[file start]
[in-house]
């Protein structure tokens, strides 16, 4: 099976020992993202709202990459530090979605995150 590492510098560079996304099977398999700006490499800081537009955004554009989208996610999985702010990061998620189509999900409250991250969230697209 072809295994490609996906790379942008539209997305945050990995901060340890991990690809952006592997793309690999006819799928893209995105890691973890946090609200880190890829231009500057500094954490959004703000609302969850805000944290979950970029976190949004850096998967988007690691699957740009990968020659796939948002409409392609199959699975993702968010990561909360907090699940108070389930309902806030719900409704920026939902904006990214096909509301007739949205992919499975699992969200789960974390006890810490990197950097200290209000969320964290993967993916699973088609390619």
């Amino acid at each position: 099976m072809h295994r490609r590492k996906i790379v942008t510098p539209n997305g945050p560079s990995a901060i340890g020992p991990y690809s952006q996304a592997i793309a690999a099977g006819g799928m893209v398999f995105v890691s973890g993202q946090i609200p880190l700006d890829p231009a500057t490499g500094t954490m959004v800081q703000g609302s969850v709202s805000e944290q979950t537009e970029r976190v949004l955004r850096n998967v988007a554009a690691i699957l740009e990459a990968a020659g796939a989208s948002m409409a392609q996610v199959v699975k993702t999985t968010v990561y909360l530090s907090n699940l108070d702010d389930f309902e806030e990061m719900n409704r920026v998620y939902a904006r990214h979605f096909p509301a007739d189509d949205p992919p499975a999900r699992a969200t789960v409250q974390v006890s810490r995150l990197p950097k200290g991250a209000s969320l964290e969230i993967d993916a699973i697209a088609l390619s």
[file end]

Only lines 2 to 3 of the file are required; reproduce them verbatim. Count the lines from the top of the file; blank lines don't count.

């Protein structure tokens, strides 16, 4: 099976020992993202709202990459530090979605995150 590492510098560079996304099977398999700006490499800081537009955004554009989208996610999985702010990061998620189509999900409250991250969230697209 072809295994490609996906790379942008539209997305945050990995901060340890991990690809952006592997793309690999006819799928893209995105890691973890946090609200880190890829231009500057500094954490959004703000609302969850805000944290979950970029976190949004850096998967988007690691699957740009990968020659796939948002409409392609199959699975993702968010990561909360907090699940108070389930309902806030719900409704920026939902904006990214096909509301007739949205992919499975699992969200789960974390006890810490990197950097200290209000969320964290993967993916699973088609390619």
């Amino acid at each position: 099976m072809h295994r490609r590492k996906i790379v942008t510098p539209n997305g945050p560079s990995a901060i340890g020992p991990y690809s952006q996304a592997i793309a690999a099977g006819g799928m893209v398999f995105v890691s973890g993202q946090i609200p880190l700006d890829p231009a500057t490499g500094t954490m959004v800081q703000g609302s969850v709202s805000e944290q979950t537009e970029r976190v949004l955004r850096n998967v988007a554009a690691i699957l740009e990459a990968a020659g796939a989208s948002m409409a392609q996610v199959v699975k993702t999985t968010v990561y909360l530090s907090n699940l108070d702010d389930f309902e806030e990061m719900n409704r920026v998620y939902a904006r990214h979605f096909p509301a007739d189509d949205p992919p499975a999900r699992a969200t789960v409250q974390v006890s810490r995150l990197p950097k200290g991250a209000s969320l964290e969230i993967d993916a699973i697209a088609l390619s």